In the Early Middle Ages, from the 4th Century AD, the western extents of modern day Switzerland was part of the territory of the Kings of the Burgundiuns. The Alemanni settled the Swiss plateau in the 5th Century AD and the valleys of the Alps in the 8th Century AD, forming Alemannia. Modern Day Switzerland was therefore then divided between the Kingdoms of Alemannia and Burgundy. The entire region became part of the expanding Frankish Empire in the 6th Century, following Clovis I's victory over the Alemanni at Tolbiac in 504 AD, and later Frankish domination of the Burgundians.

By 561 AD, the Merovingian King Guntram, Clovis I's grandson, had inherited the Frankish Kingdon of Burgundy, which stretched East nearly as far as the Rhine. East of this, the Alamanni were ruled under a nominal dukedom within Frankia, as the Franks filled the vacuum caused by the declining Western reach of Roman Byzantium. By this time Frankia was beginning to form the tripartite character that would characterise the rest of its history. The territories were subdivided into Neustria in the West (referred to simply as Frankia at the time; the name Neustria did not appear in writing until some 80 years later), Austrasia in the North East and Burgundy.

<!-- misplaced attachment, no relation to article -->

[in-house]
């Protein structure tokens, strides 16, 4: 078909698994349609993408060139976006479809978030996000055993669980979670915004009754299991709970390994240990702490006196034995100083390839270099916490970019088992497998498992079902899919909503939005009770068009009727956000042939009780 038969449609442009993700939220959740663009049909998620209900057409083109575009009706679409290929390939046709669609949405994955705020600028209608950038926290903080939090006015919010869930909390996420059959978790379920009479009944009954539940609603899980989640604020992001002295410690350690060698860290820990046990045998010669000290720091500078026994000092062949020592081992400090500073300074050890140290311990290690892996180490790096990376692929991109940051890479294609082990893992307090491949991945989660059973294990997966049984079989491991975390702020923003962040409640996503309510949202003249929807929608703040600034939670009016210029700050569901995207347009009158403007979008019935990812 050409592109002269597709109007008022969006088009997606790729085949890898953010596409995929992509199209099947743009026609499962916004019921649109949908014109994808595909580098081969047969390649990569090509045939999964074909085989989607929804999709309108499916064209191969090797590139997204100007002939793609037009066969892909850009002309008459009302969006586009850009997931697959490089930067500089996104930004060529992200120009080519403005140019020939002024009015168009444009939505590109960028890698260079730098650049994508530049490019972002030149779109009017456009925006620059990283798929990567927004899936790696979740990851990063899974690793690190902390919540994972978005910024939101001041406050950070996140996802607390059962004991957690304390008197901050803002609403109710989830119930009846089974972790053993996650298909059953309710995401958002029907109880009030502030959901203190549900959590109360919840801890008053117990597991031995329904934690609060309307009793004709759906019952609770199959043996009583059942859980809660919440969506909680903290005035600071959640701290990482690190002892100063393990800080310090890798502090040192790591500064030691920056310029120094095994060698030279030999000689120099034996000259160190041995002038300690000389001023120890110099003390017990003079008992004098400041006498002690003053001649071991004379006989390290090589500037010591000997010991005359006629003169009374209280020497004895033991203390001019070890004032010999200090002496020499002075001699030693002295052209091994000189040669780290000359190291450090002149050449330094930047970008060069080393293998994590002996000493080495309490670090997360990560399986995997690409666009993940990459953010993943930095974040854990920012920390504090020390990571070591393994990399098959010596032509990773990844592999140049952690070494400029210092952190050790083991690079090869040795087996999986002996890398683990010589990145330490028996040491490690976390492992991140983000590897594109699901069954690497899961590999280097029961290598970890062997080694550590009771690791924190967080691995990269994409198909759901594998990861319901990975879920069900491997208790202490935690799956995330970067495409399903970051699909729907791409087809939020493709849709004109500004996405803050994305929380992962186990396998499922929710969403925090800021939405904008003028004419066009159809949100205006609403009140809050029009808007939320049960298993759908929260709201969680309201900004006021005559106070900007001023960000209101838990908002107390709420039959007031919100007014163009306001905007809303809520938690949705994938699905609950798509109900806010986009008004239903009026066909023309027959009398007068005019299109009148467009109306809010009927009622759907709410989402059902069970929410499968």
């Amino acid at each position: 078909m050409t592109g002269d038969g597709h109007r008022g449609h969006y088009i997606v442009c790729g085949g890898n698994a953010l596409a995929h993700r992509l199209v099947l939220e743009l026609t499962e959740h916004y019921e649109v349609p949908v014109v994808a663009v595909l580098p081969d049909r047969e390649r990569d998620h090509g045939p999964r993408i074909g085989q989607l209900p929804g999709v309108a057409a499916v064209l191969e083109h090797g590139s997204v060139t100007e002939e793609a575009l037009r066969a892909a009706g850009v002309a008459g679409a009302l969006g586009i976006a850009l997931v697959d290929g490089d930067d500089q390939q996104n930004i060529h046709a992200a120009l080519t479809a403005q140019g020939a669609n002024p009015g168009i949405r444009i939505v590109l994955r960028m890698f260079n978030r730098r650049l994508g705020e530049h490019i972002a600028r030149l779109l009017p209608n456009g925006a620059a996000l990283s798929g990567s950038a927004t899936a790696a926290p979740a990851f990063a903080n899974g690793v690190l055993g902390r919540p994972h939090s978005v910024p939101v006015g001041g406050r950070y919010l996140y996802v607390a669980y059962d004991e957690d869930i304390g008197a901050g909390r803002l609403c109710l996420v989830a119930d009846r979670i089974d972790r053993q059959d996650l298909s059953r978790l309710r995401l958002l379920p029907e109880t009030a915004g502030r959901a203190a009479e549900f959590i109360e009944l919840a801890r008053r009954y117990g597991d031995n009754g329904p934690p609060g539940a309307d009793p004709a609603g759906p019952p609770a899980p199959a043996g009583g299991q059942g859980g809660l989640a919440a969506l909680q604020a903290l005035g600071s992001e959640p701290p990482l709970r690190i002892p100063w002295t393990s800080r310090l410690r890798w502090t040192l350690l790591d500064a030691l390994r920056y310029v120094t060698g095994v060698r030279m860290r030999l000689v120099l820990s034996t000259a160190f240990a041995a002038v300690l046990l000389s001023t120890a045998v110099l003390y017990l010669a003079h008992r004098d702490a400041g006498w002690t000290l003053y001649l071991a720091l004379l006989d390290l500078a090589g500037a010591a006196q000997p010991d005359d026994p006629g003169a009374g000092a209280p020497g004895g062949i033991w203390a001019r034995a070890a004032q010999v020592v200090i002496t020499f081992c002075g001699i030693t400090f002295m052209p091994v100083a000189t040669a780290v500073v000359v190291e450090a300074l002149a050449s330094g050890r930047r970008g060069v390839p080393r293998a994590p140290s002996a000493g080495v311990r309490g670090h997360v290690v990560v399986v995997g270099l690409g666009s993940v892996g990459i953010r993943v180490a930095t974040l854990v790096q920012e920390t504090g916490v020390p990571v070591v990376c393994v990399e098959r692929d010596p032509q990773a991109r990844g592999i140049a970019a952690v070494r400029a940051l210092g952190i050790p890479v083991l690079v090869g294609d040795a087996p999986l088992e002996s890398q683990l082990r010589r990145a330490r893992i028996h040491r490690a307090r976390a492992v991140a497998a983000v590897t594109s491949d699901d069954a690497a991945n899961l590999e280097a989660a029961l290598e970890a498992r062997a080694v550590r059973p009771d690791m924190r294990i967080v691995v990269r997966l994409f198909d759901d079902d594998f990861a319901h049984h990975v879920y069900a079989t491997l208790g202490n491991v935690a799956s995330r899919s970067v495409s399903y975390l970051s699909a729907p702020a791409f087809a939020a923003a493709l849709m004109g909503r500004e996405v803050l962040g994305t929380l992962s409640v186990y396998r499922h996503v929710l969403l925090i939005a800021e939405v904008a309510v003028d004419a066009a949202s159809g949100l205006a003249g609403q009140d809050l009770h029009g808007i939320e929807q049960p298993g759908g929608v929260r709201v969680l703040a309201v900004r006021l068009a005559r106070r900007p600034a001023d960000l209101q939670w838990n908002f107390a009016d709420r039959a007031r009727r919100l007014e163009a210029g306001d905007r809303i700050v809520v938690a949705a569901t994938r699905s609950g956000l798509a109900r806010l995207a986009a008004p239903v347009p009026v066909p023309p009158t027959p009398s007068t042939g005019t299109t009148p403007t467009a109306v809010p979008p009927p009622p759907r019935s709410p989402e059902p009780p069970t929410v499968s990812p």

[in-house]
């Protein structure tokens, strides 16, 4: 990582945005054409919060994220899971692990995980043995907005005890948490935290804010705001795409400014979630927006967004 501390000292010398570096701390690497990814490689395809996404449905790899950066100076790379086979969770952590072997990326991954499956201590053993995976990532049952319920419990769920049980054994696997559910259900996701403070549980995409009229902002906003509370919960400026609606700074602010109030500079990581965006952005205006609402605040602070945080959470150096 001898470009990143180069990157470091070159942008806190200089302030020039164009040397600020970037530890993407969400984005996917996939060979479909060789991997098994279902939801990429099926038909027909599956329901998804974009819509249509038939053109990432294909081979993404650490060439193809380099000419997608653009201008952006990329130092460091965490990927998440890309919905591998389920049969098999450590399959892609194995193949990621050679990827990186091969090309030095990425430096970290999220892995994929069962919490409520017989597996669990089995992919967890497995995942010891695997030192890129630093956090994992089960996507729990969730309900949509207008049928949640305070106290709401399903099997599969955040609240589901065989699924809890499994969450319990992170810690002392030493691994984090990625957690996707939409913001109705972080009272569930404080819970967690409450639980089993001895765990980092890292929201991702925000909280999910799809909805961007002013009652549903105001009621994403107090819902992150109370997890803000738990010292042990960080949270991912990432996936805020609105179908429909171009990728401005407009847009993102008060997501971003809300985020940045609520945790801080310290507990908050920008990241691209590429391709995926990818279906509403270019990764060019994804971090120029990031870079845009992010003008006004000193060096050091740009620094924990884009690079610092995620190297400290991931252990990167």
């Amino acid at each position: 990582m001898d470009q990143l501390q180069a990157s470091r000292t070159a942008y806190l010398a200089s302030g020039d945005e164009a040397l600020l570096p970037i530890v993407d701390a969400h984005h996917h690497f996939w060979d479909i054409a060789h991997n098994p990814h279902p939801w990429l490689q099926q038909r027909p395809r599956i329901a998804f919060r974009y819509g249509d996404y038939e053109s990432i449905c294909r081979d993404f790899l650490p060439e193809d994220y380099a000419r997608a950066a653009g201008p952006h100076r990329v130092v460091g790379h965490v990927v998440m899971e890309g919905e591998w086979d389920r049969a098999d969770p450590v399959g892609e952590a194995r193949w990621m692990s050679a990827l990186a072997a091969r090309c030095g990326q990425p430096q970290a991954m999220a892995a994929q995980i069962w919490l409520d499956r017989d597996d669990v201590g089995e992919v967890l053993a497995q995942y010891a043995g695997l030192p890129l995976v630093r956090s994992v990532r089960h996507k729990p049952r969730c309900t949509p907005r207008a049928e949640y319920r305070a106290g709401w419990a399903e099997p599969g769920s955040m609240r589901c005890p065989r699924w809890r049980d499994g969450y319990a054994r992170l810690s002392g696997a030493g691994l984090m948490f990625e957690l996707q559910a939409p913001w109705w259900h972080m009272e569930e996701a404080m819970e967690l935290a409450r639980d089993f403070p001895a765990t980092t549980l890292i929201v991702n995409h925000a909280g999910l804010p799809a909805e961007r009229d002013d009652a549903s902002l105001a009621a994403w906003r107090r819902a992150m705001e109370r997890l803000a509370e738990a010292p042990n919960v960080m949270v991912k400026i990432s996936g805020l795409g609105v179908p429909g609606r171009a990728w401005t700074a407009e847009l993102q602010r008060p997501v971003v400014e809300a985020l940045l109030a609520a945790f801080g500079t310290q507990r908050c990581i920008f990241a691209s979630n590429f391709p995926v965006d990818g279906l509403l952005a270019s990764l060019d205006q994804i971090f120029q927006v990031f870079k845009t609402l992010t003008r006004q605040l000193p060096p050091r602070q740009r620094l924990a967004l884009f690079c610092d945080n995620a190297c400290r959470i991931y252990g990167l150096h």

Throughout the rest of the 6th and early 7th Centuries AD the Swiss regions continued under Frankish hegemony, with the Franks largely occupied with infighting about issues of succession amongst the Frankish sub-kingdoms (whose Kings were close blood relatives). In 632 AD, following the death of Chlothar II, the entire Frankish realm was briefly united under Dagobert, who is described as the last Merovingian king able to exercise real power. Under Dagobert, the Austrasians agitated for self governance as a means of countering the influence of the Neustrians, who dominated royal court. Dagobert was forced by the strong Austrasian aristocracy to appoint his infant son, Sigebert III, as sub-king of Austrasia in 633 AD. The weakness of the realm became clear, and this led to those subjucated by the Franks considering the risks and benefits of rebellion. After Sigebert III suffered a military defeat at the hands of Radulf, King of Thuringia in 640 AD, the Alemanni also revolted against Frankish rule. The period of Allemani independence that followed lasted more or less continuously until the middle of the 8th Century AD.